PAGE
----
Who is the Colorado Criminal Justice Reform Coalition?

Our mission is to reverse the trend of mass incarceration in Colorado. We are a coalition of nearly 7,000 individual members and over 100 faith and community organizations who have united to stop perpetual prison expansion in Colorado through policy and sentence reform.

Our chief areas of interest include drug policy reform, women in prison, racial injustice, the impact of incarceration on children and families, the problems associated with re-entry and stopping the practice of using private prisons in our state.

If you would like to be involved please go to our website and become a member.

Saturday, June 18, 2011

Sterling prisoner trains dog to help boy with autism

The Denver Post

Nine-year-old Zack Tucker gave Clyde a perplexed stare in the visitors hall at Sterling Correctional Facility.
"His teeth feel like they're made for bone- crushing," said Zack, after getting nipped while putting food in the chocolate Labrador's mouth.
Colorado prisoners have trained hundreds of dogs rescued from shelters as part of a work program that began in 2002. But Clyde is one of the first dogs trained to meet the needs of a child with autism such as Zack.
The credit goes to convicted killer Christopher Vogt, whose dedication to animals and whose skill with people have earned him such trust in prison that he is allowed to interact directly with Zack as the two work together with the boy's new dog.

gets so engrossed in his work that he assumes the roles of the people who will receive the service dogs he trains. Such role-playing helps him teach each animal how to respond to its future master. In 2002, Vogt spent months in a wheelchair while training a dog to help him dress and retrieve things. He has pretended to be many other people, including a boy with cerebral palsy and a victim of rape. Now he acts as though he has autism.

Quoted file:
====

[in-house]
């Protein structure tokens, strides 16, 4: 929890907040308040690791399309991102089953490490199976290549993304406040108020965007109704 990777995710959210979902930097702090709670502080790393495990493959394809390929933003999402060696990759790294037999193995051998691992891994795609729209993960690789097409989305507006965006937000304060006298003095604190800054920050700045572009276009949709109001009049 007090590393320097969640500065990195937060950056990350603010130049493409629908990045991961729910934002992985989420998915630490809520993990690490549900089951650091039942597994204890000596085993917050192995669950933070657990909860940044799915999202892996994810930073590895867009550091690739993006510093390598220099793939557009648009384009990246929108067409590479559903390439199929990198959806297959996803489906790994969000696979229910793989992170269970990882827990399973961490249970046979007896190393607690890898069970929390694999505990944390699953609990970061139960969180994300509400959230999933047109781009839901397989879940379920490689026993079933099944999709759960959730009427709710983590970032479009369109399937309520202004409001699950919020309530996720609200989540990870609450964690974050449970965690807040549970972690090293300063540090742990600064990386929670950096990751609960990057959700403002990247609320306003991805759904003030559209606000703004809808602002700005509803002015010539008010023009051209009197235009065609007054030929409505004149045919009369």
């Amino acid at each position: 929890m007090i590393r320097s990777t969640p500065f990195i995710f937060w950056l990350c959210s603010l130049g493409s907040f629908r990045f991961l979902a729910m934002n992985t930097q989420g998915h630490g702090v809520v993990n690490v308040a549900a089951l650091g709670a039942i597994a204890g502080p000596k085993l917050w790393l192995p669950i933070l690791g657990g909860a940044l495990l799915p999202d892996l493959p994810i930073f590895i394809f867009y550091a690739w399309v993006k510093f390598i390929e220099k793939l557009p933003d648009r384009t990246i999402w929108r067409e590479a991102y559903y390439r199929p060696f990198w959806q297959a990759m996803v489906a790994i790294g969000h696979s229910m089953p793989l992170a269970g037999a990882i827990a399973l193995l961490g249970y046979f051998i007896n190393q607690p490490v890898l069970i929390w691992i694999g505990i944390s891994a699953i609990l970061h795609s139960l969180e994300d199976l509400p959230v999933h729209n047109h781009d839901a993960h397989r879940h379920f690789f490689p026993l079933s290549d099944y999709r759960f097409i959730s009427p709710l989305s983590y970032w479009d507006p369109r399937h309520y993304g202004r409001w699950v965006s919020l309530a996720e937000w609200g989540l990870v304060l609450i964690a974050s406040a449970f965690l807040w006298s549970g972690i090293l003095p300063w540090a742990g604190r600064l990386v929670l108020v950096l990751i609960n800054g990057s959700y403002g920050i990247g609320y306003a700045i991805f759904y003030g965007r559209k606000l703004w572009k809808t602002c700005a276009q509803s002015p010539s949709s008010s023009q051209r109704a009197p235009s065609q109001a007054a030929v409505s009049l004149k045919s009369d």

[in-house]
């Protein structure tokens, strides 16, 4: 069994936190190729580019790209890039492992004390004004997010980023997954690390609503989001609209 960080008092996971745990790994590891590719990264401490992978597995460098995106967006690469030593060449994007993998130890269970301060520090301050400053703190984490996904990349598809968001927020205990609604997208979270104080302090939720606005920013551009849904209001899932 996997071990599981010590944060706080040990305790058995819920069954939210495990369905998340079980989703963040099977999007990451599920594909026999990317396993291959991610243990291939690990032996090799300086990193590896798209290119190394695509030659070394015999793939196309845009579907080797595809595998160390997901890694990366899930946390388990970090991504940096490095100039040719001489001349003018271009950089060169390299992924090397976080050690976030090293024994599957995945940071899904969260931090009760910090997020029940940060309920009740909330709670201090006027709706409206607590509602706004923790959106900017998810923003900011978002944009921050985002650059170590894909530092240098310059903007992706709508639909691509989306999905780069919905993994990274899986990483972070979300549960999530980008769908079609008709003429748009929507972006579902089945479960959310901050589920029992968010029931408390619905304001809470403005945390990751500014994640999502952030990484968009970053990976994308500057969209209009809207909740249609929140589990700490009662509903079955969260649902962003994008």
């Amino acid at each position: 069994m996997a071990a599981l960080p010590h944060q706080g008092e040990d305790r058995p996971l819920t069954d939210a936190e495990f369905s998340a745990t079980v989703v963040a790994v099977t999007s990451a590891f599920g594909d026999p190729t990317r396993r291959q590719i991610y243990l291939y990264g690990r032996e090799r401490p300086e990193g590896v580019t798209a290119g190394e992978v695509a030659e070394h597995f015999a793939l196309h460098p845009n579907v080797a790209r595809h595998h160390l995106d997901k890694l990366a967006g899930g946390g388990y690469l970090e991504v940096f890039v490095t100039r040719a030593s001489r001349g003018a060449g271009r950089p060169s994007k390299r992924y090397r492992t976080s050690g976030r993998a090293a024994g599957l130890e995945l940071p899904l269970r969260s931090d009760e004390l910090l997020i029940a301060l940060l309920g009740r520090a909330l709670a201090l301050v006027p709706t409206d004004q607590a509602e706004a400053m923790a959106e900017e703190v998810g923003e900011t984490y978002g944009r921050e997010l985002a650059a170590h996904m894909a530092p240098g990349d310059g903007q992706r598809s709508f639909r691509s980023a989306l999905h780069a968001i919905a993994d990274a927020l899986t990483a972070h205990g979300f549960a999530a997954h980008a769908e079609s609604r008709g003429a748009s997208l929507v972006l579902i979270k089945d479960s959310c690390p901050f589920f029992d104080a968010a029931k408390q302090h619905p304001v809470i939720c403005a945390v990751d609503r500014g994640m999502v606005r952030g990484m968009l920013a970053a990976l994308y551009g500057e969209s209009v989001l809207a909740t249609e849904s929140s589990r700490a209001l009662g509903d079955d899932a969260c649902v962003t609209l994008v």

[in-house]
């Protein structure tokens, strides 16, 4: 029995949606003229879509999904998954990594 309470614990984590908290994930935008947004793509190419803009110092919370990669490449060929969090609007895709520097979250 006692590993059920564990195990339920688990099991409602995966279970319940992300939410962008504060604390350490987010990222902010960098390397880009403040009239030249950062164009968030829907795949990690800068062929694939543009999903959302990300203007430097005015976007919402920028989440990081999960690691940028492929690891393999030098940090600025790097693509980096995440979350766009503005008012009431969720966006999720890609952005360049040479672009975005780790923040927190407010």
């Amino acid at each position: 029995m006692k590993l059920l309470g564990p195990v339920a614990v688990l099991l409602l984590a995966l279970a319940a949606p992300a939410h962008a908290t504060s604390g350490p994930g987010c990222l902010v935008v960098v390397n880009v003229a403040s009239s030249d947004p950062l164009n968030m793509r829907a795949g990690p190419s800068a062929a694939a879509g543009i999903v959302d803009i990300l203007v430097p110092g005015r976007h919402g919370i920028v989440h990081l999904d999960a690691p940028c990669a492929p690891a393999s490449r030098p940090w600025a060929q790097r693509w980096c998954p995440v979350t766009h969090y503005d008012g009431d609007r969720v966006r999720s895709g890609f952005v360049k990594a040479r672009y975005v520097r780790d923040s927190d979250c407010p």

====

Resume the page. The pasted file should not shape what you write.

Since Zack easily gets confused and then breaks down in tears of frustration, Vogt, in training Clyde, would regularly put his hands to his face and cry just as he was told Zack does. He has taught Clyde that when Zack does it, Clyde is to interrupt him by nudging him in the face with his nose.
So how did Vogt learn to cry on command?
"I think of the things that make me sad" — like what happened Feb. 9, 1995.
On that day, according to records, David Doremus used a rolling pin in beating to death 39-year-old Clifton resident Gregg Lane Staley in his sleep. Afterward, Doremus persuaded Vogt to stab Staley. Vogt has argued that Staley was already dead at the time.
Vogt and Doremus were caught three years later. Vogt was sentenced in 1999 to 48 years in
prison for second-degree murder. Doremus is serving the same sentence. In his cell this week, Vogt sat under a barred window and demonstrated another of Zack's habits: Vogt opened a book, began reading and then suddenly stared blankly. Clyde nudged Vogt's cheek with his snout. Vogt said such a maneuver will keep Zack focused.
Vogt said his girlfriend, an elementary school teacher, first got him interested in helping kids with autism. She sent him magazine articles about how dogs have helped them.
Vogt, eligible for parole in 2018, is now a certified master dog trainer. He has taught scores of inmates how to train dogs and has written two picture books for kids, including "Your Four-Footed Friend."

No comments: